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[282] opposition, they pushed rapidly forward, and at eight o'clock came in sight of the rebel intrenchments, so lately peopled with enemies, but now silent and deserted.

Advancing rapidly, Colonel Coburn, commanding General Ward's reconnoissance, entered the enemy's works, encountering in the suburbs Mayor Calhoun, of Atlanta, and a deputation of the City Council. The former nervously presented a paper, surrendering the city and asking protection. Colonel Coburn refused to receive the paper for informality, and directed that another should be drawn up. Mayor Calhoun invited several of General Ward's staff to accompany him to the Court-house, where the document should be made en regle, promising at the same time to expel the drunken rebel stragglers, who were lingering in the streets, and were disposed to skirmish with our advance. He immediately took measures to effect the last, and accompanied by the officers whose names are offered in attest, he returned to the Court-house, and the following document was drawn up:

Atlanta, Georgia, September 2, 1864.
Brigadier-General Ward, commanding Third Division, Twentieth Corps:
sir: The fortunes of war have placed the city of Atlanta in your hands, and as Mayor of the city, I ask protection to non-combatants and private property.

Attest — H. W. Scott, Captain and A. A. G.; A. W. Tibbetts, Captain and A. D. C.; J P. Thompson, Lieutenant and Provost-Marshal.

The preliminary formalities thus disposed of, our troops entered the city with music and flags, marching proudly erect. The inhabitants looked on sullenly for the most part, though there were an over-proportion of females who held their smiles, like other favors, at a cheap rate. Some peered timidly from behind blinds; others ate their humble pie morosely and unflinchingly on the street corners; and, no doubt, some innocent old ladies were duly concealed in impracticable places, to avoid a fate which they flattered themselves was imminent. A fine flagstaff was found on the Franklin Printing House where the Memphis Appeal has been printed; the Stripes and Stars were soon flung to the calm, sunny air, amid the cheers of the brave men who had fought for so many weary, consuming days to place it there.

General Slocum established his headquarters at the Trout House, the leading hotel of the city, overlooking the public square.

In the forts around Atlanta eleven heavy guns, mainly sixty-four-pounders, were left by the enemy. They were too heavy for speedy removal, and fell into our hands, still mounted in position and without serious injury. About three thousand muskets, in good order, stored in various parts of the city, were found; also three locomotives in running order, which seem to have been overlooked. Large quantities of manufactured tobacco (which now forms part of the rebel soldier's ration), were discovered, and will, no doubt, be appropriated for the use of the army. Between one and two hundred stragglers, the majority of them very drunk, were fished from their hiding-places and placed under guard at the Court house. Some of our convalescent wounded, disguised as rebel privates, fell into our hands. The uniforms were furnished by humble Union people in the city, of whom, if we may believe the masqueraders, there are several hundred, whose faith has been well-attested by constant attentions to our wounded prisoners — so constant, in fact, that the authorities grew jealous, and finally denied citizens access to the hospitals.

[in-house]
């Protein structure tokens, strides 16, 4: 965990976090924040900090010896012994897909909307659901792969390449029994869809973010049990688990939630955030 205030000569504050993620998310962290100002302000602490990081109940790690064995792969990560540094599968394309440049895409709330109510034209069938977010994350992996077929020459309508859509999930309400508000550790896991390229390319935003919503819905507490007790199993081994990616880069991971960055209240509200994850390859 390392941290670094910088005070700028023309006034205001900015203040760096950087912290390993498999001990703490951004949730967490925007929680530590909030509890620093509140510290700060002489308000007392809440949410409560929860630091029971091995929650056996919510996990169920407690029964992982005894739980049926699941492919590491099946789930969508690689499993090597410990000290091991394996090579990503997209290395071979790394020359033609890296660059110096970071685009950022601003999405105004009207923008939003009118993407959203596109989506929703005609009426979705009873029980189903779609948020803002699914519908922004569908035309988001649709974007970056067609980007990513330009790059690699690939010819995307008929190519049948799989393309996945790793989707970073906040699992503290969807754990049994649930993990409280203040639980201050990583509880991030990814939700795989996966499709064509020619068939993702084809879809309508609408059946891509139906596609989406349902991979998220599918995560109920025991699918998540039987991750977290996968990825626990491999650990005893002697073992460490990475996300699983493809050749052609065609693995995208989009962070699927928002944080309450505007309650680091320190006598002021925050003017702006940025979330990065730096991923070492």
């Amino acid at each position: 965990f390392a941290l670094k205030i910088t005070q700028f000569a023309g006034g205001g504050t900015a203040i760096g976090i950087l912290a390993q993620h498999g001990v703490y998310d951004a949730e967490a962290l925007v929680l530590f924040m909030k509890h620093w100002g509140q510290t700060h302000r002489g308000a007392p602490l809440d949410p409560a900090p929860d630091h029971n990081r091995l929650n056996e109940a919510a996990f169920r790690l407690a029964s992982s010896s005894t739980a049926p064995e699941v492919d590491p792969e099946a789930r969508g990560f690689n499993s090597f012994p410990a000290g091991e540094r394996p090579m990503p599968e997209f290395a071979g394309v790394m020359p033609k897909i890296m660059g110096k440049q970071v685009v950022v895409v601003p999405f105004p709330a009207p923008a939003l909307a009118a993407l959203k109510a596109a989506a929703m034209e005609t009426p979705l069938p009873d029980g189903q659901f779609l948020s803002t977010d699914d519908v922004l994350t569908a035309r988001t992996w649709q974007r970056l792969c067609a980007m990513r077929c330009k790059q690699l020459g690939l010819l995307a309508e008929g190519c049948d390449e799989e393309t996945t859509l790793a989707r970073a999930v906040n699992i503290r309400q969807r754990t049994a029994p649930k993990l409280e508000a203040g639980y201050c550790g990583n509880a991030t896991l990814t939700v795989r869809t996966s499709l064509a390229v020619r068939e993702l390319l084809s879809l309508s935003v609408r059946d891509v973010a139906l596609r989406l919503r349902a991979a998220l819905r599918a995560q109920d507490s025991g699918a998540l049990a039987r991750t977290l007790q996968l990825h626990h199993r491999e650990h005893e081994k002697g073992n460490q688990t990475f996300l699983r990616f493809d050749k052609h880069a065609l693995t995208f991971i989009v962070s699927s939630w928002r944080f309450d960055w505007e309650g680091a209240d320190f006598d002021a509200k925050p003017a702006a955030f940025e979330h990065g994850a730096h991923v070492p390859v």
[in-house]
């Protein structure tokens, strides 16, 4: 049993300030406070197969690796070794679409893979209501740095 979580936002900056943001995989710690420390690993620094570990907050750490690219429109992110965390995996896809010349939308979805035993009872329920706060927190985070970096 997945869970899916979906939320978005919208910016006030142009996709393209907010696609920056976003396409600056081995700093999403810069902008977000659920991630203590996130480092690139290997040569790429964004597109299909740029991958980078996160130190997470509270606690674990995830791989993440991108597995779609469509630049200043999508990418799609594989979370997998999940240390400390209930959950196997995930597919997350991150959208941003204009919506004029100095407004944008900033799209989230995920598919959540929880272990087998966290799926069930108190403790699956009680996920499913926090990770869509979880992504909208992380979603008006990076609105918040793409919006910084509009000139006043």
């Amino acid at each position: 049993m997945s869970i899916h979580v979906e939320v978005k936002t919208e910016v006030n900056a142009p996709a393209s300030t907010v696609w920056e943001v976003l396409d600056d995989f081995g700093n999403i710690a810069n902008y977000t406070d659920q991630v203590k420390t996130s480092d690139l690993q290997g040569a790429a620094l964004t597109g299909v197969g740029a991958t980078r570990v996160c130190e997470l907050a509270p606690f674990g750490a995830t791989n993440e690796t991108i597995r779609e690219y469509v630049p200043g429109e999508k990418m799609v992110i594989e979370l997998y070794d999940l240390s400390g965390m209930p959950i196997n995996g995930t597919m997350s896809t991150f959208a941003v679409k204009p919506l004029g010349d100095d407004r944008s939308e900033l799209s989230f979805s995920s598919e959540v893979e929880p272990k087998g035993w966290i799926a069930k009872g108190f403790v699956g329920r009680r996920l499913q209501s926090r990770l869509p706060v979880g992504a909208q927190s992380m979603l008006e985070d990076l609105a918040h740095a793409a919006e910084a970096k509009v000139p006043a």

From first impressions I should say that not more than one eighth of the inhabitants remain, and those almost exclusively of the humbler class. There are a goodly number, however, who have cut the Confederate cause, and who have been long awaiting the opportunity. Nearly all of the local railway employes remain. They are already snuffing the chances of employment under the new regime. One thing has struck me in conversation with the citizens. They evidently have not the slightest idea that we shall ever relax our hold upon Atlanta. Our reputation for tenacity is at the highest among these newly-acquired inhabitants of Lincolndom.

The city is larger than I anticipated, its extent indicating that it contained, before the siege, a population of twenty thousand. It has a look of newness indigenous to railway centres; but it is well built, and has more solidity than nine tenths of cities that owe their rise to the reflective habits of the man who thought turned wheels would produce locomotion. Many of the residences, especially. as you leave the centre of the city, have the florid ornamentation of the Gothic and Italian villa, and are very fresh and pretty in their uniform white paint and shrubbery surroundings. In the business quarter the buildings are of brick, compact and lofty, and of modern architecture.

The depot is, as it has a right to be, in the centre of the city. It is commodious, and though needing paint, is in good repair, save the ticket offices, which need glazing and refitting. Adjoining the depot is a public square, containing about three acres of ground. It is now encumbered with estray hospital bunks, broken boxes, miscellaneous debris, flanked (which is reversing the usual order) by little patches of sward. Several young poplars shoot up slenderly, but their aspiring trunks are so beg<*>awn that I fear the wandering animals around them will complete the work of chewing them down. The “square” is surrounded by an open board fence, strangely intact.

There are several good-looking churches, the most handsome of them being near neighbors in a cluster, a square from the depot. The

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